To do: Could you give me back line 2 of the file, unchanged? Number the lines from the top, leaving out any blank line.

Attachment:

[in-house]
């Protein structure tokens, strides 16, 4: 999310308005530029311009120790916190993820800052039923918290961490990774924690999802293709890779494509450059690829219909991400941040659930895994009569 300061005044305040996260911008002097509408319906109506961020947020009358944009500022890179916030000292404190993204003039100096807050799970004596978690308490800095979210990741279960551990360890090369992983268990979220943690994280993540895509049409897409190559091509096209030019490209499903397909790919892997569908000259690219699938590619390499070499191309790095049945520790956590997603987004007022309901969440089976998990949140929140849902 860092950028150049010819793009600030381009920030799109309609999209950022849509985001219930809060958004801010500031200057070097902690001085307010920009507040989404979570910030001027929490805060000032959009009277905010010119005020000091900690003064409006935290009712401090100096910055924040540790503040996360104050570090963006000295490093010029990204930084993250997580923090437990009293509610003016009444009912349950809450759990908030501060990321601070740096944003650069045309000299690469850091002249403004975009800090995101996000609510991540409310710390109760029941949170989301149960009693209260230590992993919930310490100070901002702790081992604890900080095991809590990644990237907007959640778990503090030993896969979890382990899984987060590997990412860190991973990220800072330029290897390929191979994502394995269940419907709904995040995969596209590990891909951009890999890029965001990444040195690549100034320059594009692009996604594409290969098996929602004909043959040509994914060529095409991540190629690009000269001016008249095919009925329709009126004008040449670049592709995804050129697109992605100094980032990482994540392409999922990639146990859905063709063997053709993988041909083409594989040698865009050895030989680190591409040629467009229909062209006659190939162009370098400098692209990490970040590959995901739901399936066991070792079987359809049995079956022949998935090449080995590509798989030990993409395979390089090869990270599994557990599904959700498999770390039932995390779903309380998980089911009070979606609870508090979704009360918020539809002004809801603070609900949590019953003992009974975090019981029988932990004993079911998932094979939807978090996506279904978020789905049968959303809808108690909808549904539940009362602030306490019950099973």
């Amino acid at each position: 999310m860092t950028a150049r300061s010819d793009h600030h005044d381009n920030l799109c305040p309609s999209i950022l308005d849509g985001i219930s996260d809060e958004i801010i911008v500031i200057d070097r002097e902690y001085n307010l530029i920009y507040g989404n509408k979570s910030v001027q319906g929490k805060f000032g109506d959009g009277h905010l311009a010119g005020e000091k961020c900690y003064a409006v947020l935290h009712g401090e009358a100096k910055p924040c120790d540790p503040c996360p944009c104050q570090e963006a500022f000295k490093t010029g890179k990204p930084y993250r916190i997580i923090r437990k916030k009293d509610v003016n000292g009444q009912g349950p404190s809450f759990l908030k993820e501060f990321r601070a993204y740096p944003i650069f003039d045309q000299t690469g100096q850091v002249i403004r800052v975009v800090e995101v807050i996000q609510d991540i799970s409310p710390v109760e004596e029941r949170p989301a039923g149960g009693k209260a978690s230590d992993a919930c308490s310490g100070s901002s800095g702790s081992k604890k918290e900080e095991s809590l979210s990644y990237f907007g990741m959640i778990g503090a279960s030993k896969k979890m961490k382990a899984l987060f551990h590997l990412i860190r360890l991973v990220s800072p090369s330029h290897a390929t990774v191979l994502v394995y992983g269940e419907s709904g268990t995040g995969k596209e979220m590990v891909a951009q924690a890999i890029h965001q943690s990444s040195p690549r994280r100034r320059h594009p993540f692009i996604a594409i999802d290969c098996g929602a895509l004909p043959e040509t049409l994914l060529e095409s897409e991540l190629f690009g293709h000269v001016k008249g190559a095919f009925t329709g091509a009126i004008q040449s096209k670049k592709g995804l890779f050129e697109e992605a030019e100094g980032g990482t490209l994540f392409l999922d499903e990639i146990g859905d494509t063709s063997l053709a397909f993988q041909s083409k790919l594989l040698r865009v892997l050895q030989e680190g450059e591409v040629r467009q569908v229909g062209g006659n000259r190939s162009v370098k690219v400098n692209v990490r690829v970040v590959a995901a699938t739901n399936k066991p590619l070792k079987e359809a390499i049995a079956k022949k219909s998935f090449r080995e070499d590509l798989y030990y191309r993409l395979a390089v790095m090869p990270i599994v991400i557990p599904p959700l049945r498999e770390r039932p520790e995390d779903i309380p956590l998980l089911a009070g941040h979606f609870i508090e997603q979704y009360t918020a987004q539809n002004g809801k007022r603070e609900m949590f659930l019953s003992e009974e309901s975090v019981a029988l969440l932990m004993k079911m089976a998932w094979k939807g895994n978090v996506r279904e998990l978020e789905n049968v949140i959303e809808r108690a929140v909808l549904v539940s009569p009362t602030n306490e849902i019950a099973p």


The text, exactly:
């Protein structure tokens, strides 16, 4: 999310308005530029311009120790916190993820800052039923918290961490990774924690999802293709890779494509450059690829219909991400941040659930895994009569 300061005044305040996260911008002097509408319906109506961020947020009358944009500022890179916030000292404190993204003039100096807050799970004596978690308490800095979210990741279960551990360890090369992983268990979220943690994280993540895509049409897409190559091509096209030019490209499903397909790919892997569908000259690219699938590619390499070499191309790095049945520790956590997603987004007022309901969440089976998990949140929140849902 860092950028150049010819793009600030381009920030799109309609999209950022849509985001219930809060958004801010500031200057070097902690001085307010920009507040989404979570910030001027929490805060000032959009009277905010010119005020000091900690003064409006935290009712401090100096910055924040540790503040996360104050570090963006000295490093010029990204930084993250997580923090437990009293509610003016009444009912349950809450759990908030501060990321601070740096944003650069045309000299690469850091002249403004975009800090995101996000609510991540409310710390109760029941949170989301149960009693209260230590992993919930310490100070901002702790081992604890900080095991809590990644990237907007959640778990503090030993896969979890382990899984987060590997990412860190991973990220800072330029290897390929191979994502394995269940419907709904995040995969596209590990891909951009890999890029965001990444040195690549100034320059594009692009996604594409290969098996929602004909043959040509994914060529095409991540190629690009000269001016008249095919009925329709009126004008040449670049592709995804050129697109992605100094980032990482994540392409999922990639146990859905063709063997053709993988041909083409594989040698865009050895030989680190591409040629467009229909062209006659190939162009370098400098692209990490970040590959995901739901399936066991070792079987359809049995079956022949998935090449080995590509798989030990993409395979390089090869990270599994557990599904959700498999770390039932995390779903309380998980089911009070979606609870508090979704009360918020539809002004809801603070609900949590019953003992009974975090019981029988932990004993079911998932094979939807978090996506279904978020789905049968959303809808108690909808549904539940009362602030306490019950099973």